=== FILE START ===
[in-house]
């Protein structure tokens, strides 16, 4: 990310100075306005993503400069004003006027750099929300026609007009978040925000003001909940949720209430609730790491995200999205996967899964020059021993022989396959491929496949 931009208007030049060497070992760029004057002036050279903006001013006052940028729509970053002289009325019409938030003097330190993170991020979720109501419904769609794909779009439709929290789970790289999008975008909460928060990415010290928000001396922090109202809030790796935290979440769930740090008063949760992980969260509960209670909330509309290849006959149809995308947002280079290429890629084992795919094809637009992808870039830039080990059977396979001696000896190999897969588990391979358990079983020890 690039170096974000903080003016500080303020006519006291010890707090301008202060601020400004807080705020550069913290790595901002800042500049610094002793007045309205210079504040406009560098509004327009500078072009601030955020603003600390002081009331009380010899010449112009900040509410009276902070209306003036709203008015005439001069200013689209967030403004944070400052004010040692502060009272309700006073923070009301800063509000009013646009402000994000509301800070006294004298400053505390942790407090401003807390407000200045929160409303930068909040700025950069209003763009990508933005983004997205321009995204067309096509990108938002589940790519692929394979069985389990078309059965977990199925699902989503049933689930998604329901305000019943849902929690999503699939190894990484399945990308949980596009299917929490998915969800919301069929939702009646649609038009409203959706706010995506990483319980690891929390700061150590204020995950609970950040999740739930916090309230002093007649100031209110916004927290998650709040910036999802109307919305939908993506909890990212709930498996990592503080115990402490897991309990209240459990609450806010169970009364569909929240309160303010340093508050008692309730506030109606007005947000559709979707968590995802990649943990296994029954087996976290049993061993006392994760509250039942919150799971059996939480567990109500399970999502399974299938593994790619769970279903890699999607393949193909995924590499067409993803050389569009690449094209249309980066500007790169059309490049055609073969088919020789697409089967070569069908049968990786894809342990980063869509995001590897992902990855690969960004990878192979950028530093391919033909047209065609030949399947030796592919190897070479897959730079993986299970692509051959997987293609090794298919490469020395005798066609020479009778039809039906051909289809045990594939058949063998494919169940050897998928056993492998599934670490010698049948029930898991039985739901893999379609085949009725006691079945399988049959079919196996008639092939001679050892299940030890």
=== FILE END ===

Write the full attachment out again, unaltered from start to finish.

[in-house]
């Protein structure tokens, strides 16, 4: 990310100075306005993503400069004003006027750099929300026609007009978040925000003001909940949720209430609730790491995200999205996967899964020059021993022989396959491929496949 931009208007030049060497070992760029004057002036050279903006001013006052940028729509970053002289009325019409938030003097330190993170991020979720109501419904769609794909779009439709929290789970790289999008975008909460928060990415010290928000001396922090109202809030790796935290979440769930740090008063949760992980969260509960209670909330509309290849006959149809995308947002280079290429890629084992795919094809637009992808870039830039080990059977396979001696000896190999897969588990391979358990079983020890 690039170096974000903080003016500080303020006519006291010890707090301008202060601020400004807080705020550069913290790595901002800042500049610094002793007045309205210079504040406009560098509004327009500078072009601030955020603003600390002081009331009380010899010449112009900040509410009276902070209306003036709203008015005439001069200013689209967030403004944070400052004010040692502060009272309700006073923070009301800063509000009013646009402000994000509301800070006294004298400053505390942790407090401003807390407000200045929160409303930068909040700025950069209003763009990508933005983004997205321009995204067309096509990108938002589940790519692929394979069985389990078309059965977990199925699902989503049933689930998604329901305000019943849902929690999503699939190894990484399945990308949980596009299917929490998915969800919301069929939702009646649609038009409203959706706010995506990483319980690891929390700061150590204020995950609970950040999740739930916090309230002093007649100031209110916004927290998650709040910036999802109307919305939908993506909890990212709930498996990592503080115990402490897991309990209240459990609450806010169970009364569909929240309160303010340093508050008692309730506030109606007005947000559709979707968590995802990649943990296994029954087996976290049993061993006392994760509250039942919150799971059996939480567990109500399970999502399974299938593994790619769970279903890699999607393949193909995924590499067409993803050389569009690449094209249309980066500007790169059309490049055609073969088919020789697409089967070569069908049968990786894809342990980063869509995001590897992902990855690969960004990878192979950028530093391919033909047209065609030949399947030796592919190897070479897959730079993986299970692509051959997987293609090794298919490469020395005798066609020479009778039809039906051909289809045990594939058949063998494919169940050897998928056993492998599934670490010698049948029930898991039985739901893999379609085949009725006691079945399988049959079919196996008639092939001679050892299940030890």